How to Invest in Farmland (Without Buying a Farm)

How to Invest in Farmland (Without Buying a Farm)

You can invest like Bill Gates and Michael Burry by buying farmland. Here are the best ways to add farmland to your portfolio.

How to Invest in Farmland (Without Buying a Farm)
Liz Aldrich

Updated Oct 28, 2022

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Farmland

Farmland

Stock Trading

Stock Trading

Real Estate

Real Estate

Whether you've always dreamt of retiring on your own farm or you simply want to add another alternative asset to your portfolio that can help stabilize your investments, a farmland investment is more accessible than ever.

From farmland ETFs, stocks, and REITs to new crowdfunding platforms that let you invest in a portion of an operational farm that's already generating revenue, the options for investing in farmland are as abundant as the crops these farmers produce.

Farmland has been considered a secure, stable investment for decades, and farmland investing still has benefits in 2022.

Read on to learn how you can make money with a farmland investment, how to invest in farmland without buying a farm, and whether or not farmland is a good asset class to invest in 2022.

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How do you make money with farmland?

If you're wondering how to invest in farmland, you're probably also trying to figure out how you make money with farmland. There are two main ways you make money with a farmland investment: capital appreciation and regular income.

Capital appreciation occurs when the value of the land you hold increases. If you buy a plot of land for $100,000, hold it for five years, and then sell it for $150,000, that's a return on investment (ROI) of 50% and an annualized ROI of 8.45%. For example, the value of U.S. farmland increased by 7% in 2021 compared to the previous year.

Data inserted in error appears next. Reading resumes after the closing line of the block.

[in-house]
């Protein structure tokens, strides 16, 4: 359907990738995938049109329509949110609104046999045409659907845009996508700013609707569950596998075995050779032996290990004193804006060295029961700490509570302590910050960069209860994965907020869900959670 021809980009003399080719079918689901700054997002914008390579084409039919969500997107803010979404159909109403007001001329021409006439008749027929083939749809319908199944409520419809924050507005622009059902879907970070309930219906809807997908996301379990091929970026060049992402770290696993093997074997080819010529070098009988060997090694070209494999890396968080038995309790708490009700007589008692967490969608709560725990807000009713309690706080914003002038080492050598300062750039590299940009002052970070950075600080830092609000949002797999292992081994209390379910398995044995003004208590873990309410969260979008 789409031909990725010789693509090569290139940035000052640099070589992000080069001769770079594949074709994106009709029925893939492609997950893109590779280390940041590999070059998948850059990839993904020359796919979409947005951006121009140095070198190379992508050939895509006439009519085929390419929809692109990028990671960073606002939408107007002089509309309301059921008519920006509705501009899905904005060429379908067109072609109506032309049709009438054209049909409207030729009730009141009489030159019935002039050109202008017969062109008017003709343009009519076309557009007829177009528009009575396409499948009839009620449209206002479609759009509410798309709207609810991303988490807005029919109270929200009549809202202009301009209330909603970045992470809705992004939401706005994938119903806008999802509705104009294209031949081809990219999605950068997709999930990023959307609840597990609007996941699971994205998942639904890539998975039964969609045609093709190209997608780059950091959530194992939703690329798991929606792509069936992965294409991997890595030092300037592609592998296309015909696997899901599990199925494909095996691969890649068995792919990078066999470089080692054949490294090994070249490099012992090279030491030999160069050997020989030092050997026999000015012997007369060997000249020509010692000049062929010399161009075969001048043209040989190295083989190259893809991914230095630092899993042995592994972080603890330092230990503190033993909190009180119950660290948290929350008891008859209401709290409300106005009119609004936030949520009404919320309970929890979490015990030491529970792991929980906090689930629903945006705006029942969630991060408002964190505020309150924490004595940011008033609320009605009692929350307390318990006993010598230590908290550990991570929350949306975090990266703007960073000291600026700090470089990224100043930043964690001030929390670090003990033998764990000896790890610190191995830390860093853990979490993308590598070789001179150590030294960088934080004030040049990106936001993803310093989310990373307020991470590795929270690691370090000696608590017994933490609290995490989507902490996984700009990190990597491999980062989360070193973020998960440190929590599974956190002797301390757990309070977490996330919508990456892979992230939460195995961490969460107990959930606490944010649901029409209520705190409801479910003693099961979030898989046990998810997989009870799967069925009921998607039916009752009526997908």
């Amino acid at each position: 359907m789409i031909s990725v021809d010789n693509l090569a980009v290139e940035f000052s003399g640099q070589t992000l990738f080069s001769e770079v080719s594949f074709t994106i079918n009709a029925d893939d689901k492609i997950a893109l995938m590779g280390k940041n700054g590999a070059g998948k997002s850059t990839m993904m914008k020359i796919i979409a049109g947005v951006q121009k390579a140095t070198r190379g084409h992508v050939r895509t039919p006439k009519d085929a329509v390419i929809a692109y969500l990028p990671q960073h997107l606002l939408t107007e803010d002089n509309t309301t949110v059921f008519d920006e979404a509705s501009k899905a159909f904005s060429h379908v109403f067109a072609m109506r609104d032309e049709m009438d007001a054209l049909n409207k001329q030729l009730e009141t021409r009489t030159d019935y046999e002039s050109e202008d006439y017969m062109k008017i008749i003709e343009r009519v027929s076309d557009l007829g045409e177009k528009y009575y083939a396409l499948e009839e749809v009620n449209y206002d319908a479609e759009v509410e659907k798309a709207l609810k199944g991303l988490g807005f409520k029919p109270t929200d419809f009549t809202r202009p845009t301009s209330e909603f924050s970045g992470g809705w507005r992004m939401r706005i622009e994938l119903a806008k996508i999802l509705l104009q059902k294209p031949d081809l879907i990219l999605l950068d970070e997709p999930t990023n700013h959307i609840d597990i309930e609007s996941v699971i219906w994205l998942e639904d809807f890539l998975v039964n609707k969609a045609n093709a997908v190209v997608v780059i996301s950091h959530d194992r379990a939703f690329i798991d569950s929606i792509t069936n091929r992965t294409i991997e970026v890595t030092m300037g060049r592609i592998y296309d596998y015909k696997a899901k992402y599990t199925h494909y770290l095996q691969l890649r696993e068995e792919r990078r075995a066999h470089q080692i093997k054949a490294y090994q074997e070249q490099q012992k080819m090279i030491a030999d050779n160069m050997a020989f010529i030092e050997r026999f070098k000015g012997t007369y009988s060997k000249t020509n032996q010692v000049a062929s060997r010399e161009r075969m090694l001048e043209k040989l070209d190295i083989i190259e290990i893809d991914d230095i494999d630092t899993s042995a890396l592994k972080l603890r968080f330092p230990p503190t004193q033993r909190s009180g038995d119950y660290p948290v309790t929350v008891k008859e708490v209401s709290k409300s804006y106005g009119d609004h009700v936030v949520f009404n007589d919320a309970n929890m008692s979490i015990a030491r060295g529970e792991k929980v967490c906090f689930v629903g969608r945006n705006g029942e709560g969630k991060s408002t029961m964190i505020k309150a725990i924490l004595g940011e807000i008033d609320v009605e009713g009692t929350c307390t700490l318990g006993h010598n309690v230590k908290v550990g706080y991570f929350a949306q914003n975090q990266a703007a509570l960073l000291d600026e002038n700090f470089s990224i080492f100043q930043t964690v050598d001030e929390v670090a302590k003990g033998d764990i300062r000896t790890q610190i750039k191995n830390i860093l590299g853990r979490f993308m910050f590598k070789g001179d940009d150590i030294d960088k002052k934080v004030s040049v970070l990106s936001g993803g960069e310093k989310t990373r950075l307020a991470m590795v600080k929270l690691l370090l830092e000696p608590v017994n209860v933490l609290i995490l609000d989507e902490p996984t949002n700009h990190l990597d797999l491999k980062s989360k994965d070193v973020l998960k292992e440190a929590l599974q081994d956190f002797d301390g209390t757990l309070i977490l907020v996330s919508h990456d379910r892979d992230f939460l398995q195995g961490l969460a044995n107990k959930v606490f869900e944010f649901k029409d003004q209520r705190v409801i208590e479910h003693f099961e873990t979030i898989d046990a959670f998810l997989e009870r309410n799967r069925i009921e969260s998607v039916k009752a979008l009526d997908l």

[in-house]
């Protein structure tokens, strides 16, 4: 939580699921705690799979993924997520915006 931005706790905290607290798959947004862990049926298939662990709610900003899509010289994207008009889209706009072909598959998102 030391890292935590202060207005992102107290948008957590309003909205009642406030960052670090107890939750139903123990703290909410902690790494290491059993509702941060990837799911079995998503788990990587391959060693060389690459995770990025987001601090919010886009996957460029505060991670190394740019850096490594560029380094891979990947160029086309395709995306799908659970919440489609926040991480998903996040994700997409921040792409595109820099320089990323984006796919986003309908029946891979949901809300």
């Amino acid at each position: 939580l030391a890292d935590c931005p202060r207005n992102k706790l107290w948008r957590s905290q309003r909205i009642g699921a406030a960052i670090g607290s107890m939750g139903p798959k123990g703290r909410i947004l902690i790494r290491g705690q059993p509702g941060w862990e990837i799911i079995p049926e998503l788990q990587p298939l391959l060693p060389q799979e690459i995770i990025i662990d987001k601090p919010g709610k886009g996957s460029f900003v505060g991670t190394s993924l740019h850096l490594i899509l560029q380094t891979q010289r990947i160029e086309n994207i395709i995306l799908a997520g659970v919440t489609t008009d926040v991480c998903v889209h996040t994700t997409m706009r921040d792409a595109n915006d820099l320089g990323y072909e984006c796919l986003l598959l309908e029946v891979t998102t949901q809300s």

In addition, you can also generate regular passive income with farmland. This can come in several different forms: crop sales, rental income, or dividends. You'll earn a profit on crop sales if you own a farm or a portion of a farm, or if you rent your land out, you'll earn rental income

Farmland investing can be done through farmland stocks, ETFs, or REITs, all of which could potentially earn you dividends. No matter how you're investing in farmland, it is the most unique type of real estate investment because it enables you to gain exposure to other asset classes, namely agricultural commodities.

Is farmland investing worth it?

Farmland investing comes with several major diversification benefits. Agricultural land is one of those sought-after low-risk, high-return investments that manages to offer returns comparable to the stock market in the long run while being significantly less volatile.

If you'd invested $1,000 into Iowa farmland in 1960 and another $1,000 into the S&P 500, your farmland investment would be doing better today than your stock market investment.

On top of being a relatively stable investment, farmland is also an uncorrelated asset. This means it doesn't follow the same patterns as the stock market, so if your stocks tank during a market crash, there's a good chance your farmland returns could help make up for your losses in other areas. 

What's more, farmland can act as an inflation hedge. It's positively correlated with inflation, meaning farming sector returns tend to go up when goods' prices increase, making it a popular way to keep the profit rolling into your portfolio when inflation starts eating away at your returns.

E-I-E-I-O

Are you investing in farmland?

Another huge benefit of investing in farmland is passive income. In addition to land value appreciation, you can also enjoy the additional stream of regular income that comes from crop sales and/or rental income.

Of course, no investment is perfect. Buying farmland requires a large initial investment and a good deal of agricultural knowledge to get started. What's more, managing a farm—even if you're renting the land out to someone else—is far from hands-off. Luckily, if you're looking for a passive investment with fewer barriers to entry, there are other ways to invest in farmland without having to buy a whole farm.

How to invest in farmland without buying a farm